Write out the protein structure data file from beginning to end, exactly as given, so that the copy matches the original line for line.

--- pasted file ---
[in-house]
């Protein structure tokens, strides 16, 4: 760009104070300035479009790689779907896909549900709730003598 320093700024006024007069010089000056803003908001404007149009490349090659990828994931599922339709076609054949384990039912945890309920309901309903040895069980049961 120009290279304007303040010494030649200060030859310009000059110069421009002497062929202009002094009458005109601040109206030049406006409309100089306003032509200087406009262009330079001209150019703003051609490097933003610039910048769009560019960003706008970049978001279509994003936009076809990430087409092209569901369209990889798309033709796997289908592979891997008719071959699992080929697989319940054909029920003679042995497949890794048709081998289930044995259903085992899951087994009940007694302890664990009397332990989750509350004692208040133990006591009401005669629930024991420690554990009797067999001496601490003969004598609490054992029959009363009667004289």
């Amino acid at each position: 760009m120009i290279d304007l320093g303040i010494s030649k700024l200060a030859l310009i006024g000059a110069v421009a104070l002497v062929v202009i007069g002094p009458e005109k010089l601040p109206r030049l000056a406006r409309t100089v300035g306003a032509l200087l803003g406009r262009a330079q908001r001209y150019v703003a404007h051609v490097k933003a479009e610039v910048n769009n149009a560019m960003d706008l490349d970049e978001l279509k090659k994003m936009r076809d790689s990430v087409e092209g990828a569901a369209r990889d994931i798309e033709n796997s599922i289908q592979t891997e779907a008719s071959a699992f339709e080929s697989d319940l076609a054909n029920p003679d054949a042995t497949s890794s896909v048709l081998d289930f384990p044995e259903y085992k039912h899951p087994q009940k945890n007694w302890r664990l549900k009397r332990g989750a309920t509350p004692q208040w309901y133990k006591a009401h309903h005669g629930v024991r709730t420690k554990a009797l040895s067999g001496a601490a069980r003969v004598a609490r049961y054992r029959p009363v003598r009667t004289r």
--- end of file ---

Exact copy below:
[in-house]
């Protein structure tokens, strides 16, 4: 760009104070300035479009790689779907896909549900709730003598 320093700024006024007069010089000056803003908001404007149009490349090659990828994931599922339709076609054949384990039912945890309920309901309903040895069980049961 120009290279304007303040010494030649200060030859310009000059110069421009002497062929202009002094009458005109601040109206030049406006409309100089306003032509200087406009262009330079001209150019703003051609490097933003610039910048769009560019960003706008970049978001279509994003936009076809990430087409092209569901369209990889798309033709796997289908592979891997008719071959699992080929697989319940054909029920003679042995497949890794048709081998289930044995259903085992899951087994009940007694302890664990009397332990989750509350004692208040133990006591009401005669629930024991420690554990009797067999001496601490003969004598609490054992029959009363009667004289």
């Amino acid at each position: 760009m120009i290279d304007l320093g303040i010494s030649k700024l200060a030859l310009i006024g000059a110069v421009a104070l002497v062929v202009i007069g002094p009458e005109k010089l601040p109206r030049l000056a406006r409309t100089v300035g306003a032509l200087l803003g406009r262009a330079q908001r001209y150019v703003a404007h051609v490097k933003a479009e610039v910048n769009n149009a560019m960003d706008l490349d970049e978001l279509k090659k994003m936009r076809d790689s990430v087409e092209g990828a569901a369209r990889d994931i798309e033709n796997s599922i289908q592979t891997e779907a008719s071959a699992f339709e080929s697989d319940l076609a054909n029920p003679d054949a042995t497949s890794s896909v048709l081998d289930f384990p044995e259903y085992k039912h899951p087994q009940k945890n007694w302890r664990l549900k009397r332990g989750a309920t509350p004692q208040w309901y133990k006591a009401h309903h005669g629930v024991r709730t420690k554990a009797l040895s067999g001496a601490a069980r003969v004598a609490r049961y054992r029959p009363v003598r009667t004289r």